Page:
Second, drivers, teams and safety crews had plenty of down time during the rain delay to rest and should have been ready to go when called on. NASCAR is, after all, an outdoor professional sport and remains at the mercy of inclement weather, especially in Florida during the July race.
NASCAR, citing the lack of a curfew for racing at Daytona and getting the teams back to their shops on Monday to prep for an early load and arrival at Kentucky Speedway, did everything in its power to run the race on Sunday.
Did the late start to the race exacerbate some of the reasons wrecks happen in racing at this level, at these speeds, in plate racing and in particular at this track? No. These are professionals, and while it was a late start and a later ending, I think most of these guys were ready to race and wanted to get the event in on Sunday and not have to come back Monday morning.
I’m sure though, just as I said in the intro, among the things NASCAR and the R&D department’s safety team will evaluate on the huge wreck with Dillon, will be the starting time of the race and possible driver fatigue.
Q: Greg, was always kind of wondering this. The Air Titan made a huge impact as far as saving NASCAR time at Daytona this weekend drying the track. How do they get the fleet of trucks with their drying equipment from track to track? And does the Air Titan visit all the tracks? – Hector V., Chandler, Ariz.
A: Hector, thanks for this question. It’s a great one given the hours of exposure fans had to the fleet of NASCAR’s most advanced track drying system. The fleet of custom Toyota Tundra trucks that are equipped with the Air Titan track drying apparatus are actually trucked to each Sprint Cup Series event via a car carrier truck, similar to the ones you see on the highway carrying new cars on their way to the dealership. NASCAR contracts with the racing logistics company Champion in order to accomplish this feat every weekend.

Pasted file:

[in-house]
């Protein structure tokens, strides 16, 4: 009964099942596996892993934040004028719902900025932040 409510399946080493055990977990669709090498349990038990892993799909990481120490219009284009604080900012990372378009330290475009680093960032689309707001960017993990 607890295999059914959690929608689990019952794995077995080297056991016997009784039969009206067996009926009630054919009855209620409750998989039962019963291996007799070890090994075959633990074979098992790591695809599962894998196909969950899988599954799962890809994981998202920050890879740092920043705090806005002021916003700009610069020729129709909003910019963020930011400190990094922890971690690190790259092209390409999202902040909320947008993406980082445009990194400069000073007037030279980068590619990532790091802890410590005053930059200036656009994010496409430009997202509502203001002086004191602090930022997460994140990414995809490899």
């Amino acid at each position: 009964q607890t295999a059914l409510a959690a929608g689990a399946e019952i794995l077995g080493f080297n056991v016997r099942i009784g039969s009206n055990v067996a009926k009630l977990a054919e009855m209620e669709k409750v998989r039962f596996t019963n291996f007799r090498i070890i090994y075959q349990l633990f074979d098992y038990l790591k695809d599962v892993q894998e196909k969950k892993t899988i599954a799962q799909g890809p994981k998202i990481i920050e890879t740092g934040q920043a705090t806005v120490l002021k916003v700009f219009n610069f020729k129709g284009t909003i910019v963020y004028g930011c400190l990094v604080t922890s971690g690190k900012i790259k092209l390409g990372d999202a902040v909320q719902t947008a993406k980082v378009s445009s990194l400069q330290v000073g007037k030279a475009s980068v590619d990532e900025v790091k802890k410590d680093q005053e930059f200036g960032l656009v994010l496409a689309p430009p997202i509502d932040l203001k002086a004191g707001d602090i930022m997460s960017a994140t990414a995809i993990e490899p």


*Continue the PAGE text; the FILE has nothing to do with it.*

In addition to hauling Air Titan fleet, Champion also hauls tires and wheels for all three NASCAR national touring series as well as other equipment needed at each track by teams and the sanctioning body.
That is in addition to the teams’ individual haulers carrying their cars and competition equipment, and NASCAR’s own fleet of trucks. It just goes to illustrate what a massive logistics undertaking this sport is each and every week from track to track.
About the author
Greg has been with Frontstretch since 2014. A life-long NASCAR follower armed with an extensive sport and digital marketing background, Greg assists the marketing team and helps to manage relationships with some of the website's sponsors. From time to time his work appears on Frontstretch, focusing on the business side of racing and how financial partnerships are affecting the sport. He and his family reside in southern Connecticut.
A daily email update (Monday through Friday) providing racing news, commentary, features, and information from Frontstretch.com
We hate spam. Your email address will not be sold or shared with anyone else.